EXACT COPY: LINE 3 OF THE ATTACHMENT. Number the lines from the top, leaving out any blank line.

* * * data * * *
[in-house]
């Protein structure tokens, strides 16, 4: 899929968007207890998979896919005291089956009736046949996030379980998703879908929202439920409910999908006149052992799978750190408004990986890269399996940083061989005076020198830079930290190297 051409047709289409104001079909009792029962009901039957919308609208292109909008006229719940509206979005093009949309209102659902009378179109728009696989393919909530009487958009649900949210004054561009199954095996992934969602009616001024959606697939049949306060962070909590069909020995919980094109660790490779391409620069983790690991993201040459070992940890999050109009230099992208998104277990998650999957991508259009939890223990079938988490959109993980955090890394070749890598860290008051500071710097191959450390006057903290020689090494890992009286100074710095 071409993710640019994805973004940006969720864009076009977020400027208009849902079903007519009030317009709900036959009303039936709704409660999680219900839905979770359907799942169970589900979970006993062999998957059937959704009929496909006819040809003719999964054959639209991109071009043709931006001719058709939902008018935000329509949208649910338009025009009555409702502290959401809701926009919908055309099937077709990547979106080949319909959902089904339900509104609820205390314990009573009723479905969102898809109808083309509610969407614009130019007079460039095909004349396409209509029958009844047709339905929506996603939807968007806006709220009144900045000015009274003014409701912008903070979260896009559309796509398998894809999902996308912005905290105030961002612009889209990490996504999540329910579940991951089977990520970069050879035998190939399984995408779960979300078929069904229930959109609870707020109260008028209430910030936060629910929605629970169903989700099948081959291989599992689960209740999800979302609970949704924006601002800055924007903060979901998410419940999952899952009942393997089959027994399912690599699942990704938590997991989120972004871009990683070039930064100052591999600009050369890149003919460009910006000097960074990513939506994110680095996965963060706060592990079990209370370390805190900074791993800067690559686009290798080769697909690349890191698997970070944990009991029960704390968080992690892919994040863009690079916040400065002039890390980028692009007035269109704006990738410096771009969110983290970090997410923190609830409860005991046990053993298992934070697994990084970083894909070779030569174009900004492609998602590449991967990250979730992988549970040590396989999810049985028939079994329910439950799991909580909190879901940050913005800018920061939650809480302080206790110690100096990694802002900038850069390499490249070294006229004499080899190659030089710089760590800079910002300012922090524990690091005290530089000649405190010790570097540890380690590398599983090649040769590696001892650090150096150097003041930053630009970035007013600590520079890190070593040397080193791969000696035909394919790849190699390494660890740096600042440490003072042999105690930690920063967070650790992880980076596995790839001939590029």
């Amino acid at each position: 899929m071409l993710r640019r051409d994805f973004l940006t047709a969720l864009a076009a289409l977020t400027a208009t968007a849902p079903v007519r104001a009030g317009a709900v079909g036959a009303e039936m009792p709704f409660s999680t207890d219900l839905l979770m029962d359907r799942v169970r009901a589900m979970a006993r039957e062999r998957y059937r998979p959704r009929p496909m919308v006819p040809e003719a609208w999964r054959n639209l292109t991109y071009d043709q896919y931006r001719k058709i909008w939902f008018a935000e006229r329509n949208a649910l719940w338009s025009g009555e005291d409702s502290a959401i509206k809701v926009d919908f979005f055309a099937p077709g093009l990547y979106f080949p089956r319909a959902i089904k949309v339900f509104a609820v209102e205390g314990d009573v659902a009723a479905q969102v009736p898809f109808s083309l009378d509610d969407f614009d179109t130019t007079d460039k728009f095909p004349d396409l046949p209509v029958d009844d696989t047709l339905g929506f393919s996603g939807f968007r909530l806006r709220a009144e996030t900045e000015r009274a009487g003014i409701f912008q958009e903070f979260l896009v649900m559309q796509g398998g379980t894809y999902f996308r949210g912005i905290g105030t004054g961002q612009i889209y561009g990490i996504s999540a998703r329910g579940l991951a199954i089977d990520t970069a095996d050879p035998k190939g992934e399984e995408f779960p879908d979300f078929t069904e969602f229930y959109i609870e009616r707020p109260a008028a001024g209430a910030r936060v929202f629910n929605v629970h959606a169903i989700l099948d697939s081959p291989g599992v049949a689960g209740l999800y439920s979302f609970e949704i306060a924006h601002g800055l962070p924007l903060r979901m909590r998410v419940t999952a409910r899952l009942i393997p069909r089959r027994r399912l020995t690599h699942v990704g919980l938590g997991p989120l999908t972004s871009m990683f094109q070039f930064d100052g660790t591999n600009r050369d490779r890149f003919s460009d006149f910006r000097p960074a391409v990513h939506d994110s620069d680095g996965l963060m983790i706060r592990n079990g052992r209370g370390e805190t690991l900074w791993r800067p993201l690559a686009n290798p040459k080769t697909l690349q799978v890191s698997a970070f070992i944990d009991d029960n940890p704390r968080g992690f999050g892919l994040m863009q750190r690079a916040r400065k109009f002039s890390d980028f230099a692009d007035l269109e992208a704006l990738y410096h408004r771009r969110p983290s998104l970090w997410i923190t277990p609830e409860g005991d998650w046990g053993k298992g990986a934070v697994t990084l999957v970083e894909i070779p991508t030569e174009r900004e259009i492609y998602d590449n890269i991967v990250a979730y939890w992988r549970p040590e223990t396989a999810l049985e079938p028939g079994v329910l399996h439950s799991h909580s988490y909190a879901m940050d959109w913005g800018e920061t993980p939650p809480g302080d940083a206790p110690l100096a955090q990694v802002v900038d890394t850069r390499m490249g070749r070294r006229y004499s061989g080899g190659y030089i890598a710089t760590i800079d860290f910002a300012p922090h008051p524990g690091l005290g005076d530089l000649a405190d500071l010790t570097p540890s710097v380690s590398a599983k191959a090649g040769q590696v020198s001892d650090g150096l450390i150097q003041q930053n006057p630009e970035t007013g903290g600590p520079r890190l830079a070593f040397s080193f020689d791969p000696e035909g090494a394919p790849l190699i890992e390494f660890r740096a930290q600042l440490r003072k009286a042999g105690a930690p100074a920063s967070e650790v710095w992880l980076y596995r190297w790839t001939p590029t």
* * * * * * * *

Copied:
């Amino acid at each position: 899929m071409l993710r640019r051409d994805f973004l940006t047709a969720l864009a076009a289409l977020t400027a208009t968007a849902p079903v007519r104001a009030g317009a709900v079909g036959a009303e039936m009792p709704f409660s999680t207890d219900l839905l979770m029962d359907r799942v169970r009901a589900m979970a006993r039957e062999r998957y059937r998979p959704r009929p496909m919308v006819p040809e003719a609208w999964r054959n639209l292109t991109y071009d043709q896919y931006r001719k058709i909008w939902f008018a935000e006229r329509n949208a649910l719940w338009s025009g009555e005291d409702s502290a959401i509206k809701v926009d919908f979005f055309a099937p077709g093009l990547y979106f080949p089956r319909a959902i089904k949309v339900f509104a609820v209102e205390g314990d009573v659902a009723a479905q969102v009736p898809f109808s083309l009378d509610d969407f614009d179109t130019t007079d460039k728009f095909p004349d396409l046949p209509v029958d009844d696989t047709l339905g929506f393919s996603g939807f968007r909530l806006r709220a009144e996030t900045e000015r009274a009487g003014i409701f912008q958009e903070f979260l896009v649900m559309q796509g398998g379980t894809y999902f996308r949210g912005i905290g105030t004054g961002q612009i889209y561009g990490i996504s999540a998703r329910g579940l991951a199954i089977d990520t970069a095996d050879p035998k190939g992934e399984e995408f779960p879908d979300f078929t069904e969602f229930y959109i609870e009616r707020p109260a008028a001024g209430a910030r936060v929202f629910n929605v629970h959606a169903i989700l099948d697939s081959p291989g599992v049949a689960g209740l999800y439920s979302f609970e949704i306060a924006h601002g800055l962070p924007l903060r979901m909590r998410v419940t999952a409910r899952l009942i393997p069909r089959r027994r399912l020995t690599h699942v990704g919980l938590g997991p989120l999908t972004s871009m990683f094109q070039f930064d100052g660790t591999n600009r050369d490779r890149f003919s460009d006149f910006r000097p960074a391409v990513h939506d994110s620069d680095g996965l963060m983790i706060r592990n079990g052992r209370g370390e805190t690991l900074w791993r800067p993201l690559a686009n290798p040459k080769t697909l690349q799978v890191s698997a970070f070992i944990d009991d029960n940890p704390r968080g992690f999050g892919l994040m863009q750190r690079a916040r400065k109009f002039s890390d980028f230099a692009d007035l269109e992208a704006l990738y410096h408004r771009r969110p983290s998104l970090w997410i923190t277990p609830e409860g005991d998650w046990g053993k298992g990986a934070v697994t990084l999957v970083e894909i070779p991508t030569e174009r900004e259009i492609y998602d590449n890269i991967v990250a979730y939890w992988r549970p040590e223990t396989a999810l049985e079938p028939g079994v329910l399996h439950s799991h909580s988490y909190a879901m940050d959109w913005g800018e920061t993980p939650p809480g302080d940083a206790p110690l100096a955090q990694v802002v900038d890394t850069r390499m490249g070749r070294r006229y004499s061989g080899g190659y030089i890598a710089t760590i800079d860290f910002a300012p922090h008051p524990g690091l005290g005076d530089l000649a405190d500071l010790t570097p540890s710097v380690s590398a599983k191959a090649g040769q590696v020198s001892d650090g150096l450390i150097q003041q930053n006057p630009e970035t007013g903290g600590p520079r890190l830079a070593f040397s080193f020689d791969p000696e035909g090494a394919p790849l190699i890992e390494f660890r740096a930290q600042l440490r003072k009286a042999g105690a930690p100074a920063s967070e650790v710095w992880l980076y596995r190297w790839t001939p590029t």